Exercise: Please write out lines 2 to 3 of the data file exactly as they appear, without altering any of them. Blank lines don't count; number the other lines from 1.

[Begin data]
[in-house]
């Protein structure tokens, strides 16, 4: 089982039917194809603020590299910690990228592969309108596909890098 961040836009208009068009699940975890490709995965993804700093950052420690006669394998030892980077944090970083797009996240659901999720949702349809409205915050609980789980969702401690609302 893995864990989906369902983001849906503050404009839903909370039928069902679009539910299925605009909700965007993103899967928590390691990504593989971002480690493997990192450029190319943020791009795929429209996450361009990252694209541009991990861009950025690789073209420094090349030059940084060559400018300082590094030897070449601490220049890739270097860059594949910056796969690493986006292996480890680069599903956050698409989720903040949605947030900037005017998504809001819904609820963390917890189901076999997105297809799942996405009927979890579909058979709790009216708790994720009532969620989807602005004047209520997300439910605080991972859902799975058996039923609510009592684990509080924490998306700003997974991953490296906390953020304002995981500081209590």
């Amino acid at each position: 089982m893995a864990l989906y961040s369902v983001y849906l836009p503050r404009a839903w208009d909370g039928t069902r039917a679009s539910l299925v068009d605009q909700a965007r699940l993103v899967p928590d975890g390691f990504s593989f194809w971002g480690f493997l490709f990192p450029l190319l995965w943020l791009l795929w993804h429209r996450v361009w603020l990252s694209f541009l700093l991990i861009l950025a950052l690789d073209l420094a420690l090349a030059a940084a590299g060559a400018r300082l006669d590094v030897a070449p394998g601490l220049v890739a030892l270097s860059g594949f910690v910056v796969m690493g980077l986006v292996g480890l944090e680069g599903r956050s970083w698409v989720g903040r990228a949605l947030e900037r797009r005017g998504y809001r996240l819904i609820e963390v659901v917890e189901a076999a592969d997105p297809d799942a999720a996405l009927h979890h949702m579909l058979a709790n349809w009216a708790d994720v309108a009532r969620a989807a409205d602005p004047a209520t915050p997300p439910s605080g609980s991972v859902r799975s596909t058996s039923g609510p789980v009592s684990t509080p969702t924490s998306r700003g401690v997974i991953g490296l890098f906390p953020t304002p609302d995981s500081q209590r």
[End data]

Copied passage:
């Protein structure tokens, strides 16, 4: 089982039917194809603020590299910690990228592969309108596909890098 961040836009208009068009699940975890490709995965993804700093950052420690006669394998030892980077944090970083797009996240659901999720949702349809409205915050609980789980969702401690609302 893995864990989906369902983001849906503050404009839903909370039928069902679009539910299925605009909700965007993103899967928590390691990504593989971002480690493997990192450029190319943020791009795929429209996450361009990252694209541009991990861009950025690789073209420094090349030059940084060559400018300082590094030897070449601490220049890739270097860059594949910056796969690493986006292996480890680069599903956050698409989720903040949605947030900037005017998504809001819904609820963390917890189901076999997105297809799942996405009927979890579909058979709790009216708790994720009532969620989807602005004047209520997300439910605080991972859902799975058996039923609510009592684990509080924490998306700003997974991953490296906390953020304002995981500081209590």
């Amino acid at each position: 089982m893995a864990l989906y961040s369902v983001y849906l836009p503050r404009a839903w208009d909370g039928t069902r039917a679009s539910l299925v068009d605009q909700a965007r699940l993103v899967p928590d975890g390691f990504s593989f194809w971002g480690f493997l490709f990192p450029l190319l995965w943020l791009l795929w993804h429209r996450v361009w603020l990252s694209f541009l700093l991990i861009l950025a950052l690789d073209l420094a420690l090349a030059a940084a590299g060559a400018r300082l006669d590094v030897a070449p394998g601490l220049v890739a030892l270097s860059g594949f910690v910056v796969m690493g980077l986006v292996g480890l944090e680069g599903r956050s970083w698409v989720g903040r990228a949605l947030e900037r797009r005017g998504y809001r996240l819904i609820e963390v659901v917890e189901a076999a592969d997105p297809d799942a999720a996405l009927h979890h949702m579909l058979a709790n349809w009216a708790d994720v309108a009532r969620a989807a409205d602005p004047a209520t915050p997300p439910s605080g609980s991972v859902r799975s596909t058996s039923g609510p789980v009592s684990t509080p969702t924490s998306r700003g401690v997974i991953g490296l890098f906390p953020t304002p609302d995981s500081q209590r």